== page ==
Burger King can run hot or cold with its marketing. Sometimes you have to wonder who came up with a concept. Other times, the marketing department and ad agency set off a great zinger. A new campaign, announced today, is largely witty and manages to smartly latch on to the trending tech theme of artificial intelligence.
At the same time, there's something questionable in some of the work, with a #metoo problem. We'll get to that toward the end.
First, for the fun. The company claims that it had AI software develop its new ads, as the press release says:
The BURGER KING brand is testing a BETA version of a new deep learning algorithm that could give a glimpse into what the future of marketing and communications could look like. By tapping into A.I. to create a new advertising campaign, the brand is developing an innovative business model called Project: AOR, moving from the traditional Agency of Record to an Agency of Robots.
In reality, while the company may (or may not) have had software run through fast food commercials, there were clearly people behind this, picking and piecing together phrase while grabbing footage from previous commercials and intentionally badly overdubbing actors. All voices are obviously robotic deliveries.
Here's one where you're told to "have it Norway," with a twist on the old "have it your way" catch phrase.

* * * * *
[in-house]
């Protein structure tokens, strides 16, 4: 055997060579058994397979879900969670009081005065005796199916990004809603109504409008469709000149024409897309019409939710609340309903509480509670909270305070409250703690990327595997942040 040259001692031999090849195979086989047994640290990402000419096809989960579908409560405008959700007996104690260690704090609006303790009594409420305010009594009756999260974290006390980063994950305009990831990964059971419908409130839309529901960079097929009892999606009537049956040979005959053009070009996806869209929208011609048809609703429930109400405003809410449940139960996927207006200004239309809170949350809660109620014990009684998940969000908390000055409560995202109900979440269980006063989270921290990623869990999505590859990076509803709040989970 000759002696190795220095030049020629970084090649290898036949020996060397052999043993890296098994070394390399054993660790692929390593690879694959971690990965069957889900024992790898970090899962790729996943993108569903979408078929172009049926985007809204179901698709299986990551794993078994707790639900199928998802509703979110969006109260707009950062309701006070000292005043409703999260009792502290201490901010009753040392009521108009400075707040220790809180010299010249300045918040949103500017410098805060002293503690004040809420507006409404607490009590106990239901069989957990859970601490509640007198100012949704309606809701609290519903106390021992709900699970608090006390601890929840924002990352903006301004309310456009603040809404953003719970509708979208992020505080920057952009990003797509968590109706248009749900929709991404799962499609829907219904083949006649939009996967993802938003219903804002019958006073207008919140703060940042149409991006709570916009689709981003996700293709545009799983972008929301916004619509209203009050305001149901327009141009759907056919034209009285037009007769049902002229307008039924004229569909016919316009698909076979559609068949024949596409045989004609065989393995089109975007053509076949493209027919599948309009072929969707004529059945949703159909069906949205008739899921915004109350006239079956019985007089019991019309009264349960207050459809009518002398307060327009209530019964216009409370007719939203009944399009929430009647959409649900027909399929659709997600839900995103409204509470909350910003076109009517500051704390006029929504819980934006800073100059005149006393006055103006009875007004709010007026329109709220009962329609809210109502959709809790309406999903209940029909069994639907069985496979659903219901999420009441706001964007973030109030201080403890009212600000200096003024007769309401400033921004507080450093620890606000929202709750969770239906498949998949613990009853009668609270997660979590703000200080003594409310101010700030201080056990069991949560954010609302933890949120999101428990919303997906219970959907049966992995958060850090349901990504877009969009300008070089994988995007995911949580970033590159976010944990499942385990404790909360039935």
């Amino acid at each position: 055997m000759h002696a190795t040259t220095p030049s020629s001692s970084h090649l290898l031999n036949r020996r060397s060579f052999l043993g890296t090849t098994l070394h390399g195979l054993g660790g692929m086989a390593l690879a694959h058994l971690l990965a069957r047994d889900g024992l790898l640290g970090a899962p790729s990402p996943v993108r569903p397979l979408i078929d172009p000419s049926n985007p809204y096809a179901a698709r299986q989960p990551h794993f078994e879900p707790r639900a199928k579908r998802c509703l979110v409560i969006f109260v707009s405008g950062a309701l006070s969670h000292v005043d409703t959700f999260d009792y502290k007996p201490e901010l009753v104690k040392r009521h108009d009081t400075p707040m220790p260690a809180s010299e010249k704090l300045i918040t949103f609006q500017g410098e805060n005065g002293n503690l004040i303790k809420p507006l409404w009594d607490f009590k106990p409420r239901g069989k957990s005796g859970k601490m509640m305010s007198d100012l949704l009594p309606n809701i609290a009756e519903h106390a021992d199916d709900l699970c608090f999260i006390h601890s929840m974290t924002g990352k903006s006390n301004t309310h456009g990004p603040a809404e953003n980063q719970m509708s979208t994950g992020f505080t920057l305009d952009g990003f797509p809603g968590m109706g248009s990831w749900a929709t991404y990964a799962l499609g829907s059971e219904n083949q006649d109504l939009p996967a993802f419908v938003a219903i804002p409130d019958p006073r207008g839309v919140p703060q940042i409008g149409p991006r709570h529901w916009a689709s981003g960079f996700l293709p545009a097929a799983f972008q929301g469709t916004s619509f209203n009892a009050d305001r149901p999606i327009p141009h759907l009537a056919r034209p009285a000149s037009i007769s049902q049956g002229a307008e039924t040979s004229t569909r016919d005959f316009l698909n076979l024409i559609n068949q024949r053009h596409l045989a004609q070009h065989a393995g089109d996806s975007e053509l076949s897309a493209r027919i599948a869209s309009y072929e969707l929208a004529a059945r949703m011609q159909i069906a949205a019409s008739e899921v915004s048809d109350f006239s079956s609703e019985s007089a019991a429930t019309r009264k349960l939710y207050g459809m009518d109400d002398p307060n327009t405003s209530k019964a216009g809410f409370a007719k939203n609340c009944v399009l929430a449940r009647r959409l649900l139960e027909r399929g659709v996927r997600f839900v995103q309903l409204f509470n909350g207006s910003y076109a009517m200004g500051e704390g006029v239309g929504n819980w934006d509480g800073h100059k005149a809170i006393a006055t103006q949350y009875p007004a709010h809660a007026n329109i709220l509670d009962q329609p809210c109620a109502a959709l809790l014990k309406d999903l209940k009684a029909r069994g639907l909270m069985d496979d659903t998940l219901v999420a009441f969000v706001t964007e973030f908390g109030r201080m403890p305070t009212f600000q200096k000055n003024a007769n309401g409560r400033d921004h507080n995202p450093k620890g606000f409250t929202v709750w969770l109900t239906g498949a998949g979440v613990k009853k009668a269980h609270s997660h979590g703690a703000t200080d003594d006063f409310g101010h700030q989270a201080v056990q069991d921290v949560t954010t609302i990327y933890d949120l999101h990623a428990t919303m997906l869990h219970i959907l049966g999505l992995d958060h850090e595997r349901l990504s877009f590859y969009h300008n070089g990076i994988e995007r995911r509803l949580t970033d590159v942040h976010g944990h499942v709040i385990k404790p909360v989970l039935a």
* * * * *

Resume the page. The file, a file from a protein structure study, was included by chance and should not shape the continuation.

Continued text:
"Math is tasty," so "eat the math."
The potato deserved this.
The chicken crossed the road to become a sandwich. Bed of lettuce for you to sleep on. The chicken sandwich from Burglar King.
The Whopper lives in a bun mansion. Just like you. Order yourself today. And have it Uruguay.
And here's one more, which brings up the aroma of a problem.
"We see the Burger King. He is creepy, but he wears the head crown, so it is fine," goes the narration while the King kisses the hand of a young woman and then, a few seconds later, hugs her.
Maybe I'm being overly sensitive, but I think much of the country might be as well. The notion of men using power to exert social, economic, and sexual dominance over women has become a flash point. Any sort of corporate communications a company does has to keep this in mind.
There is a definite creepy vibe to the Burger King character. (And, in passing, just where did the link between the character to the word "creepy" come in? Through one of the industry research competitive reports the release mentioned?)
Getting some distance by making it manifest might make sense. But surely there must have been a way to do so without trying the company to the concept of a creepy guy hitting on a young woman.
Overall, a decent set of ads, with that serious slip. Time for more review of the creative before setting it live.